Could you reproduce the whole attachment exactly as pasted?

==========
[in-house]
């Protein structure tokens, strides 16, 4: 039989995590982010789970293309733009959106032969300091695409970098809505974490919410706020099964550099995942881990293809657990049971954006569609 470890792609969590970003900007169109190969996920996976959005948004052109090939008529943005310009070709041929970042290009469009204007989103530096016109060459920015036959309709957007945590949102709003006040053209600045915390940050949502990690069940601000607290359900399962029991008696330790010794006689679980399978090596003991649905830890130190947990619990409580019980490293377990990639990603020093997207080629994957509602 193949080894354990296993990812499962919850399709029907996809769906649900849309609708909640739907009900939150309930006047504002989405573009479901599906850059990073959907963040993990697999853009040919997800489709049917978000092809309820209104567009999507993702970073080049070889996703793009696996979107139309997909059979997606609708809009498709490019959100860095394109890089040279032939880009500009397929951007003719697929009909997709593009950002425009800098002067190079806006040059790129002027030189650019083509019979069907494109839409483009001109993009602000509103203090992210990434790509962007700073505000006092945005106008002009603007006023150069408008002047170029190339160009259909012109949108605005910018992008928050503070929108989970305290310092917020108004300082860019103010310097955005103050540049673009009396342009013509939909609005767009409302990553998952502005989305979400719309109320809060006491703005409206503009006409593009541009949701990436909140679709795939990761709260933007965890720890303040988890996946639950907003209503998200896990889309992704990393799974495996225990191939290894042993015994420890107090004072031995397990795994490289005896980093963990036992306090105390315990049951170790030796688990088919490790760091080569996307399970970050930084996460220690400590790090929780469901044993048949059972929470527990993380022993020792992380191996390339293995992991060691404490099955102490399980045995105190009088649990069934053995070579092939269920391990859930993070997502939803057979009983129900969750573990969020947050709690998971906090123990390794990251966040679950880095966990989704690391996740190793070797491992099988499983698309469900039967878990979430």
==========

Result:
[in-house]
């Protein structure tokens, strides 16, 4: 039989995590982010789970293309733009959106032969300091695409970098809505974490919410706020099964550099995942881990293809657990049971954006569609 470890792609969590970003900007169109190969996920996976959005948004052109090939008529943005310009070709041929970042290009469009204007989103530096016109060459920015036959309709957007945590949102709003006040053209600045915390940050949502990690069940601000607290359900399962029991008696330790010794006689679980399978090596003991649905830890130190947990619990409580019980490293377990990639990603020093997207080629994957509602 193949080894354990296993990812499962919850399709029907996809769906649900849309609708909640739907009900939150309930006047504002989405573009479901599906850059990073959907963040993990697999853009040919997800489709049917978000092809309820209104567009999507993702970073080049070889996703793009696996979107139309997909059979997606609708809009498709490019959100860095394109890089040279032939880009500009397929951007003719697929009909997709593009950002425009800098002067190079806006040059790129002027030189650019083509019979069907494109839409483009001109993009602000509103203090992210990434790509962007700073505000006092945005106008002009603007006023150069408008002047170029190339160009259909012109949108605005910018992008928050503070929108989970305290310092917020108004300082860019103010310097955005103050540049673009009396342009013509939909609005767009409302990553998952502005989305979400719309109320809060006491703005409206503009006409593009541009949701990436909140679709795939990761709260933007965890720890303040988890996946639950907003209503998200896990889309992704990393799974495996225990191939290894042993015994420890107090004072031995397990795994490289005896980093963990036992306090105390315990049951170790030796688990088919490790760091080569996307399970970050930084996460220690400590790090929780469901044993048949059972929470527990993380022993020792992380191996390339293995992991060691404490099955102490399980045995105190009088649990069934053995070579092939269920391990859930993070997502939803057979009983129900969750573990969020947050709690998971906090123990390794990251966040679950880095966990989704690391996740190793070797491992099988499983698309469900039967878990979430």